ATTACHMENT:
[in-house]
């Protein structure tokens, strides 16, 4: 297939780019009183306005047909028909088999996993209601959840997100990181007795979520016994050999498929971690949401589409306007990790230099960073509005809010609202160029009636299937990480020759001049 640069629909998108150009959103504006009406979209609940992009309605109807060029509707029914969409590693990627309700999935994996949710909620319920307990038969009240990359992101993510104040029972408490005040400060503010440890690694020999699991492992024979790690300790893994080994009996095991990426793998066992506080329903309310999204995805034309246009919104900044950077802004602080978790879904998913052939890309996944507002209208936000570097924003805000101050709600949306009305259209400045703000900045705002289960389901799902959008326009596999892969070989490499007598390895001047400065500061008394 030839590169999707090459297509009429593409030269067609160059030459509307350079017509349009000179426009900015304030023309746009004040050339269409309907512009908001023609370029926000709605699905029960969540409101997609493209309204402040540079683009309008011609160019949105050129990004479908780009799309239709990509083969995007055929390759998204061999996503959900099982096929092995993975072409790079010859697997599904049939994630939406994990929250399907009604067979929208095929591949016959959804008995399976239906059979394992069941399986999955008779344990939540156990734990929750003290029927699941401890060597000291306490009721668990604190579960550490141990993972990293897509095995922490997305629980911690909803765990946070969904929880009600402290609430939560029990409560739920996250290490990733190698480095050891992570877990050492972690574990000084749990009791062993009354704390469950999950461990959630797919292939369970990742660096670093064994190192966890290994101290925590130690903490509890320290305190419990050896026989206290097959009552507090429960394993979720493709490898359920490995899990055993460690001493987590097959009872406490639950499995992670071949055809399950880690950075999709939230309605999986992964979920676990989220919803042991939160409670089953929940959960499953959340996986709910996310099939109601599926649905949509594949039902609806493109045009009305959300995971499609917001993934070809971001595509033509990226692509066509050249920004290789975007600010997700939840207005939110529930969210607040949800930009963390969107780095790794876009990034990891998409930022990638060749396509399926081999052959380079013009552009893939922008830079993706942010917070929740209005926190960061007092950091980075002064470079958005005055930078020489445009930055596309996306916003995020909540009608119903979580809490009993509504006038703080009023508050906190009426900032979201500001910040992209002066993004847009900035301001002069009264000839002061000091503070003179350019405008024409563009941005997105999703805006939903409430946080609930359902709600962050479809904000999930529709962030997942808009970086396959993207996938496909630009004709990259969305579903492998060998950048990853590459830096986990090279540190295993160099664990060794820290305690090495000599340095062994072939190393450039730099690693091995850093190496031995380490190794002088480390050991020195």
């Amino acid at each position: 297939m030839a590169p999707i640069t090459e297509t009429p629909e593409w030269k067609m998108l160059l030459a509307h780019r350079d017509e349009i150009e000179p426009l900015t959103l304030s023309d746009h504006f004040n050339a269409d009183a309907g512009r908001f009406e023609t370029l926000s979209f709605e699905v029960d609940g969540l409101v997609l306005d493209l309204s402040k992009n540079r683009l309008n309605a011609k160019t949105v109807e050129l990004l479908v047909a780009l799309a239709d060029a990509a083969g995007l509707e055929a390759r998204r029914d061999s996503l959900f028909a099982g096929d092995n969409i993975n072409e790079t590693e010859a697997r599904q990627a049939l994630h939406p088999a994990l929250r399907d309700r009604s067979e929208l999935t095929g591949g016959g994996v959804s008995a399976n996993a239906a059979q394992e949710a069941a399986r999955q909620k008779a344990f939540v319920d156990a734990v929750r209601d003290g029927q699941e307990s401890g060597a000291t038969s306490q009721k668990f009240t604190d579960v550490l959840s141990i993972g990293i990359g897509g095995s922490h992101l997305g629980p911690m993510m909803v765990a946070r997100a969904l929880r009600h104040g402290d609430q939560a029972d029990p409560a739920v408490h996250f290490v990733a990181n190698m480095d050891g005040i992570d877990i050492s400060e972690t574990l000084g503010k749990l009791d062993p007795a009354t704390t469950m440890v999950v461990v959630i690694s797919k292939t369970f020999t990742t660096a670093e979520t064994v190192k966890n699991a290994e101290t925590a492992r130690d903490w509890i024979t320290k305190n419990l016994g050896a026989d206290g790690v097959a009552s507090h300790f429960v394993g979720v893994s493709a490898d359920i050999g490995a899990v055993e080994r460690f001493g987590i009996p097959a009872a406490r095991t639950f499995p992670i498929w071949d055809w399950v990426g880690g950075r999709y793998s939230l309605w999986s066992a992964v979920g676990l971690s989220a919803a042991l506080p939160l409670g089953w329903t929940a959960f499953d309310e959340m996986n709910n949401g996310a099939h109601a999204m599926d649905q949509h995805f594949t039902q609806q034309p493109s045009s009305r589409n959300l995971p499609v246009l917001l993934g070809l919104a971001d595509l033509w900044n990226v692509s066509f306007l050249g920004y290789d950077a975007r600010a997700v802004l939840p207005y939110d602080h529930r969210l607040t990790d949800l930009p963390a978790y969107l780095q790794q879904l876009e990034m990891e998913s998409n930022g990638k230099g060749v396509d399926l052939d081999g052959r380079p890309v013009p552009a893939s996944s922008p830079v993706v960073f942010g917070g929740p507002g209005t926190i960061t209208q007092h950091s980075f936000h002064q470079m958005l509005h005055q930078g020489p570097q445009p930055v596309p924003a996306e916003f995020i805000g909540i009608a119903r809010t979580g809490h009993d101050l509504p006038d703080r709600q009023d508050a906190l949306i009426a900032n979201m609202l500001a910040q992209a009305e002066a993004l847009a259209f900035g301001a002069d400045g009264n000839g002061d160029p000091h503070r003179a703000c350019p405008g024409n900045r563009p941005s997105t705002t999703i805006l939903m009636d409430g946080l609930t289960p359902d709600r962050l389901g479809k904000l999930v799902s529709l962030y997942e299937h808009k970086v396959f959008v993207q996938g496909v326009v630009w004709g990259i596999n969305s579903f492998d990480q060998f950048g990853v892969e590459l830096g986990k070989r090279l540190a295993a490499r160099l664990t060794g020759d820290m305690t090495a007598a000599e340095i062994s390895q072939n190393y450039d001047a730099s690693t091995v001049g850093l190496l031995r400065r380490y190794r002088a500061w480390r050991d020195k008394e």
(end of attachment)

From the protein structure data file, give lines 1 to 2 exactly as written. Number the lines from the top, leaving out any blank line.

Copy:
[in-house]
């Protein structure tokens, strides 16, 4: 297939780019009183306005047909028909088999996993209601959840997100990181007795979520016994050999498929971690949401589409306007990790230099960073509005809010609202160029009636299937990480020759001049 640069629909998108150009959103504006009406979209609940992009309605109807060029509707029914969409590693990627309700999935994996949710909620319920307990038969009240990359992101993510104040029972408490005040400060503010440890690694020999699991492992024979790690300790893994080994009996095991990426793998066992506080329903309310999204995805034309246009919104900044950077802004602080978790879904998913052939890309996944507002209208936000570097924003805000101050709600949306009305259209400045703000900045705002289960389901799902959008326009596999892969070989490499007598390895001047400065500061008394 030839590169999707090459297509009429593409030269067609160059030459509307350079017509349009000179426009900015304030023309746009004040050339269409309907512009908001023609370029926000709605699905029960969540409101997609493209309204402040540079683009309008011609160019949105050129990004479908780009799309239709990509083969995007055929390759998204061999996503959900099982096929092995993975072409790079010859697997599904049939994630939406994990929250399907009604067979929208095929591949016959959804008995399976239906059979394992069941399986999955008779344990939540156990734990929750003290029927699941401890060597000291306490009721668990604190579960550490141990993972990293897509095995922490997305629980911690909803765990946070969904929880009600402290609430939560029990409560739920996250290490990733190698480095050891992570877990050492972690574990000084749990009791062993009354704390469950999950461990959630797919292939369970990742660096670093064994190192966890290994101290925590130690903490509890320290305190419990050896026989206290097959009552507090429960394993979720493709490898359920490995899990055993460690001493987590097959009872406490639950499995992670071949055809399950880690950075999709939230309605999986992964979920676990989220919803042991939160409670089953929940959960499953959340996986709910996310099939109601599926649905949509594949039902609806493109045009009305959300995971499609917001993934070809971001595509033509990226692509066509050249920004290789975007600010997700939840207005939110529930969210607040949800930009963390969107780095790794876009990034990891998409930022990638060749396509399926081999052959380079013009552009893939922008830079993706942010917070929740209005926190960061007092950091980075002064470079958005005055930078020489445009930055596309996306916003995020909540009608119903979580809490009993509504006038703080009023508050906190009426900032979201500001910040992209002066993004847009900035301001002069009264000839002061000091503070003179350019405008024409563009941005997105999703805006939903409430946080609930359902709600962050479809904000999930529709962030997942808009970086396959993207996938496909630009004709990259969305579903492998060998950048990853590459830096986990090279540190295993160099664990060794820290305690090495000599340095062994072939190393450039730099690693091995850093190496031995380490190794002088480390050991020195």